the inexperienced lure of Sweden’s industrial far north By Reuters

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© Reuters. FILE PHOTO: A view of the Swedish Baltic port of Lulea November 14, 2012. REUTERS / Alister Doyle /

By Simon Johnson

STOCKHOLM (Reuters) – Hydro and wind power in the far north of Sweden has long been home to polluting industries and will reduce the country’s carbon footprint as it attracts low-carbon manufacturers and creates thousands of jobs for those ready for the dark and brave the cold.

Known internationally for reindeer and spectacular views of the Northern Lights, the region also has a surplus of cheap, renewable electricity that is needed by energy-intensive industries under pressure from shareholders and regulators to curb global warming.

The planned investments, including the production of fossil-free steel and electric vehicle (EV) batteries, will exceed 1,000 billion crowns (US $ 120 billion) over the next decade, estimates Treasury Secretary Magdalena Andersson.

“The job creation through the green transformation will not happen in the future, but now in Sweden,” she said in a presentation in May.

Electric vehicles are an important part of the European Union’s roadmap to achieve net zero emissions by 2050.

The bloc aims to have at least 30 million zero-emission vehicles on its roads by 2030 as it addresses a quarter of the EU’s greenhouse gas emissions from the transport sector.

The need for industry to meet legally binding EU environmental standards made Sweden’s far north and its green energy an obvious choice for battery maker Northvolt, which is partially owned by auto giant Volkswagen (DE :).

It is initially investing around 4 billion euros (4.88 billion US dollars) in a gigafactory in Skelleftea, around 800 kilometers north of the capital Stockholm, in order to produce batteries with 40 gigawatt hours of energy storage by 2024 – enough to supply 700,000-800,000 in between Electric vehicles.

“Access to the hydropower infrastructure … in Skelleftea was really important,” said Northvolt boss Peter Carlsson, quoting the local electricity costs as around a third of those in Germany and a fifth of those in China.

The jobs created are an opportunity for the relatively small local population and also attract newcomers.

“Of course I wish it was a little warmer,” said Christopher Gorelczenko, Senior Director of Commissioning at Northvolt, a US citizen who arrived late last year to set up the Gigafactory.

CHEAP AND CLEAN

Sweden invested heavily in hydropower in the 1950s, 60s and 70s to contain the costs of its industry and to be globally competitive. Many of the power plants are in the far north.

Over the past decade the focus has been on wind power, which provides around 20% of Sweden’s electricity.

Carlsson, a former senior executive at Elon Musks Tesla (NASDAQ 🙂 Inc., estimated that the total carbon footprint of Northvolt batteries would be about a quarter that of a comparable power supply made in China.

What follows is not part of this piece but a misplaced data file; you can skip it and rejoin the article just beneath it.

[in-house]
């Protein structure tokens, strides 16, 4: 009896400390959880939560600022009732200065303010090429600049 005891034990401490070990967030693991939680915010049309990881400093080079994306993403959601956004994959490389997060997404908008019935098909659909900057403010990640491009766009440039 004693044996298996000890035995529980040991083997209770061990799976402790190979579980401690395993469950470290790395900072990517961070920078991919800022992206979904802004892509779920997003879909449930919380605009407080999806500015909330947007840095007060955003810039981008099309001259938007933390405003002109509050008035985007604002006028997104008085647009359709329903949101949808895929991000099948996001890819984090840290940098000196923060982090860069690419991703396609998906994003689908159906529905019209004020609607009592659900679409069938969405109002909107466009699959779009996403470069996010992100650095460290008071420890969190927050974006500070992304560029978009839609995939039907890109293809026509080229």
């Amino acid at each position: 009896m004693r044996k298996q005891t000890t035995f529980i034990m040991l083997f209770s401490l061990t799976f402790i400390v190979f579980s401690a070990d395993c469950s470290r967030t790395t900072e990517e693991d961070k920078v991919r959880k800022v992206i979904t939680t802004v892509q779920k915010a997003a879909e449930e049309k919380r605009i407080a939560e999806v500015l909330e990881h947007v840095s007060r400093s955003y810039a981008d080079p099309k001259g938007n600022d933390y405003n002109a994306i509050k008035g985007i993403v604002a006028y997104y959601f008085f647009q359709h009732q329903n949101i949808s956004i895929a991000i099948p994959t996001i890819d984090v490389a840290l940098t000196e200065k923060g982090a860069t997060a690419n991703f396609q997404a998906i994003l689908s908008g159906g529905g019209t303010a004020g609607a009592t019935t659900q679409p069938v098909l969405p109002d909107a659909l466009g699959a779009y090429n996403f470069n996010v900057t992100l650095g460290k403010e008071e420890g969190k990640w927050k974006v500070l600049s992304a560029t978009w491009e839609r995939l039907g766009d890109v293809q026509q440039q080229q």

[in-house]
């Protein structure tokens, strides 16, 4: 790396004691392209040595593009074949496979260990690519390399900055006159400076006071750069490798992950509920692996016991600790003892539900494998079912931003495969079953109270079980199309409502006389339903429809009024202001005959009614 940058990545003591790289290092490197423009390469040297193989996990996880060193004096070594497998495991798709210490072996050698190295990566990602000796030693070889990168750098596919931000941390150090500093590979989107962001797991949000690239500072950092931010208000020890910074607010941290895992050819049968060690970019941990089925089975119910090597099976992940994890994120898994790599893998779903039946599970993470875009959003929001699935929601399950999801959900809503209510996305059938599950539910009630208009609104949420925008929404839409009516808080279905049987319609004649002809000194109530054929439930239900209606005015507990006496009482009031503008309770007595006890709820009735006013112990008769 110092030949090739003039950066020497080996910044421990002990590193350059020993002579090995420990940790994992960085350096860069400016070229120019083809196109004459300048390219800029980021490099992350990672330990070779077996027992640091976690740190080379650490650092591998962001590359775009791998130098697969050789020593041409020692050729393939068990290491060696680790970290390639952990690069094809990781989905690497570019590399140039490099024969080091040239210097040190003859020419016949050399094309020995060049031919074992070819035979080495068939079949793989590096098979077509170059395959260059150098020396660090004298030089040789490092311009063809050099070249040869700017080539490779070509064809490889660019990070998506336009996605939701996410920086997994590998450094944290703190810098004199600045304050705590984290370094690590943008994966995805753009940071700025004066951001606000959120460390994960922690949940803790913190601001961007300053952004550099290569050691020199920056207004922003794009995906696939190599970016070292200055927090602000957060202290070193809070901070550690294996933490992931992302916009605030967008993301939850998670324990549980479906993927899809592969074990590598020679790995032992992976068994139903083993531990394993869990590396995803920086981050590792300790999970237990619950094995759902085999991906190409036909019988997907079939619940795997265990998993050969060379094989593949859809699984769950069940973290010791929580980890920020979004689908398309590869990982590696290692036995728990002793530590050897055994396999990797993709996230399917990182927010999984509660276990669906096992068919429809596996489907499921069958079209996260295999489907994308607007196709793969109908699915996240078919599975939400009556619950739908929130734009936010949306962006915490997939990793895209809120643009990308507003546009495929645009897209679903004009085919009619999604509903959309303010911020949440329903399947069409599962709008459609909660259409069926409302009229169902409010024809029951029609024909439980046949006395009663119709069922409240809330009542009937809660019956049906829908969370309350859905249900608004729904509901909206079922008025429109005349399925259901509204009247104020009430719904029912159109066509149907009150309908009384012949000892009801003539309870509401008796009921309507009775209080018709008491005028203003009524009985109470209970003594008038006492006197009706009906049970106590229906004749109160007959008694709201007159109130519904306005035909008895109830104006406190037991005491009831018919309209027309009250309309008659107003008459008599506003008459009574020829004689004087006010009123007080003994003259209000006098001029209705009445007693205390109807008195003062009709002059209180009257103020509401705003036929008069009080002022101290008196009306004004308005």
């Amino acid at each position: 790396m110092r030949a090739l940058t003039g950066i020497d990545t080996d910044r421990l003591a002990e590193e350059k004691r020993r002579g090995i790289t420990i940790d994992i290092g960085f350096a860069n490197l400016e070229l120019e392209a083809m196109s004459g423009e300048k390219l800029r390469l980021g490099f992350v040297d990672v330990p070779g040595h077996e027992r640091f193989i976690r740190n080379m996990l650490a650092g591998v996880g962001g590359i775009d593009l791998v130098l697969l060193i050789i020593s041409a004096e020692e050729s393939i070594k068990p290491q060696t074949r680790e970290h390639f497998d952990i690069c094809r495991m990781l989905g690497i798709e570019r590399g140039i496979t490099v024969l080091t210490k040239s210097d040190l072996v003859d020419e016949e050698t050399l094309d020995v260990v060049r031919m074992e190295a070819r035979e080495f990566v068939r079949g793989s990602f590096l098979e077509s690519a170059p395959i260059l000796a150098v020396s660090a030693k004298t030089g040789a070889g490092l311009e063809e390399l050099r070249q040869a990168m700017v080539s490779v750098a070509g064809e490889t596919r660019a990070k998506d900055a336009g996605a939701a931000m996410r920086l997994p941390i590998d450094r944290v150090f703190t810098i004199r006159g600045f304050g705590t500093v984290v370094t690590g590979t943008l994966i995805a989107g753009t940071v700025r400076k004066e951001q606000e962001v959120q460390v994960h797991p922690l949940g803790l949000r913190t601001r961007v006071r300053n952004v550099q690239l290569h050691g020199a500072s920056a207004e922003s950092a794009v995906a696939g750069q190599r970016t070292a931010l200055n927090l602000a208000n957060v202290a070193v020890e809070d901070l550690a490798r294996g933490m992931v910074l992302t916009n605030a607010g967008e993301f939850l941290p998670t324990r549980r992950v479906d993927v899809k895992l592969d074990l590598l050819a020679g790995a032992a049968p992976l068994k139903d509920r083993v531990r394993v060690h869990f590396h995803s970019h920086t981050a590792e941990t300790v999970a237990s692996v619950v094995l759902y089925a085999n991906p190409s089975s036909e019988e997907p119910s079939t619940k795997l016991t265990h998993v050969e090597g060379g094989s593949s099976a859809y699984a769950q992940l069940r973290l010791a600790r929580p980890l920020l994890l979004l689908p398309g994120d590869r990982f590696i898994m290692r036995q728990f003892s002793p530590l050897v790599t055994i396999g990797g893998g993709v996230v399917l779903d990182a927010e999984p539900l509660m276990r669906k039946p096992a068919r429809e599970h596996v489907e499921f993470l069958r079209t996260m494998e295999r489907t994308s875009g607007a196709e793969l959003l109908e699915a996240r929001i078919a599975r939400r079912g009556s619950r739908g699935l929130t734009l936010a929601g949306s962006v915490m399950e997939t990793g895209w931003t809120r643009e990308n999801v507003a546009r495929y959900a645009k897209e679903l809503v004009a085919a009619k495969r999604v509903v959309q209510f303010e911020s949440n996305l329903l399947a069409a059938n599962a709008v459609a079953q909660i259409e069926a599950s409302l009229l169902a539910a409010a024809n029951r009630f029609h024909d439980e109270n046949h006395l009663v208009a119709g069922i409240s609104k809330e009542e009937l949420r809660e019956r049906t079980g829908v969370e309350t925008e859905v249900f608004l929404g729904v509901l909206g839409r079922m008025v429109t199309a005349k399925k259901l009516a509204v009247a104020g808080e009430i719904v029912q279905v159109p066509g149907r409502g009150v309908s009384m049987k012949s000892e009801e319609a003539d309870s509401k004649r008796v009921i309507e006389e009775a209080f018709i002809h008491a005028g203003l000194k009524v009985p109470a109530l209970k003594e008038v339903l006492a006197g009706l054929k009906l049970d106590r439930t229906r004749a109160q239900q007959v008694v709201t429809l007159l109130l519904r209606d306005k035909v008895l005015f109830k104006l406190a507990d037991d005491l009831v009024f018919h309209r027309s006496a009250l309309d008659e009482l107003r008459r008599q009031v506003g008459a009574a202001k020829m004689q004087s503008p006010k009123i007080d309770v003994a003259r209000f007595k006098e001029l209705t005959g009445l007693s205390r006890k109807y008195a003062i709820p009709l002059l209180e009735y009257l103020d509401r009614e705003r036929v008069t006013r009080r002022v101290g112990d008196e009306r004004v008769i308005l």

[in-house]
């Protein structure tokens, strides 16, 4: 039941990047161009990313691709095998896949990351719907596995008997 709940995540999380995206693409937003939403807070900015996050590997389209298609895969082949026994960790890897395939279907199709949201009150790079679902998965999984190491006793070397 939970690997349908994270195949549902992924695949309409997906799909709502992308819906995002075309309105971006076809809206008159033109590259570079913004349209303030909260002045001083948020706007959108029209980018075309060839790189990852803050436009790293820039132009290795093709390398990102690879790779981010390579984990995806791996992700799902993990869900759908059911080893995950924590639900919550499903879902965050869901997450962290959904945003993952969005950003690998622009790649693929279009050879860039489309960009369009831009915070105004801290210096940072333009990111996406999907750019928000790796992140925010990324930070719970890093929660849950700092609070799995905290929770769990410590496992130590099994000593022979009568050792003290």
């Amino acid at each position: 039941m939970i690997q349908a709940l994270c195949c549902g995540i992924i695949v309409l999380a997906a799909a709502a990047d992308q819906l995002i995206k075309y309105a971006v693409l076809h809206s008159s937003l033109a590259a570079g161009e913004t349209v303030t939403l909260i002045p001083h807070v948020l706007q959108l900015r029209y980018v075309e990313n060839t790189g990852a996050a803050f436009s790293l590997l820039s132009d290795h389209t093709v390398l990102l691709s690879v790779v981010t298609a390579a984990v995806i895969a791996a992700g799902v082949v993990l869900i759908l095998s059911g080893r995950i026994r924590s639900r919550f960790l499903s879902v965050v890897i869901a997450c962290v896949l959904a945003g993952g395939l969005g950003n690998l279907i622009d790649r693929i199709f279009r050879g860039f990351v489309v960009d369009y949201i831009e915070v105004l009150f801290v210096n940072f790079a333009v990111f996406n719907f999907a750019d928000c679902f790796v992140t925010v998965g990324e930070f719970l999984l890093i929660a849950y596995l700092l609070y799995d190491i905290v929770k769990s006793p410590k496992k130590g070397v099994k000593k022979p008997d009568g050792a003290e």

For Hybrit, a joint venture of the ore mine LKAB, the state energy company Vattenfall and the steel manufacturer SSAB, which wants to produce fossil-free steel in Gallivare above the Arctic Circle, cheap renewable energies were a big draw.

Rival H2 Green Steel plans to produce five million tons of fossil-free steel by 2030 in Boden, south of the Arctic and not far from Lulea, where Hybrit owns a small pilot plant for fossil-free steel.

Facebook’s first data center to run entirely on renewable energy (NASDAQ 🙂 is located in Lulea, where it has invested more than 8.7 billion crowns.

SHAPE OF THINGS THAT ARE TO COME

“I think it is a small window into the future of what industrial development will look like in other countries as well,” said Mikael Nordlander, head of the R&D portfolio of the state energy company Vattenfall, Industry Decarbonisation.

The district of Norrbotten – which also includes Lulea – and where the giant mines Kiruna and Aitik of LKAB and Boliden are located – accounted for around 11% of Sweden’s total greenhouse gas emissions in 2016, the local authority said.

“It used to be industry that affected our climate work,” said Carina Sammeli, Mayor of Lulea, a city with around 80,000 inhabitants. “But now it’s industry that is driving change.”

Sweden emitted 4.26 tons of carbon dioxide per capita in 2017, compared to a global average of 4.8 tons per person, according to the website Our World In Data. Fossil-free steel production alone could cut Sweden’s emissions by around 10%, says Hybrit.

The boom has created thousands of jobs, both directly and indirectly.

“If you are looking for a job, it may be time to move north,” said Minister of Labor Eva Nordmark in April.

Unemployment in Norbotten and Vasterbotten – the geographically upper third of Sweden – was the lowest in the country in 2020 at 6.7% and 6.4% respectively, compared to a national average of 8.5%, said the Swedish Public Employment Service, in part due to the transition to green industry.

H2 Green Steel expects its plant in Boden – around 40 kilometers from Lulea – to create 10,000 new direct and indirect jobs.

Sammeli says Lulea – where daylight can only be 3 1/2 hours in winter but not really dark in summer – will need an additional 25,000 new residents over the next 20 years to meet the labor demand.

“We haven’t grown much in years and didn’t really have to build a lot until recently,” she said. “Now we have major challenges in terms of planning, water and sewage capacity to build new residential areas.”

($ 1 = 0.8198 euros)

($ 1 = 8.2999 Swedish crowns)

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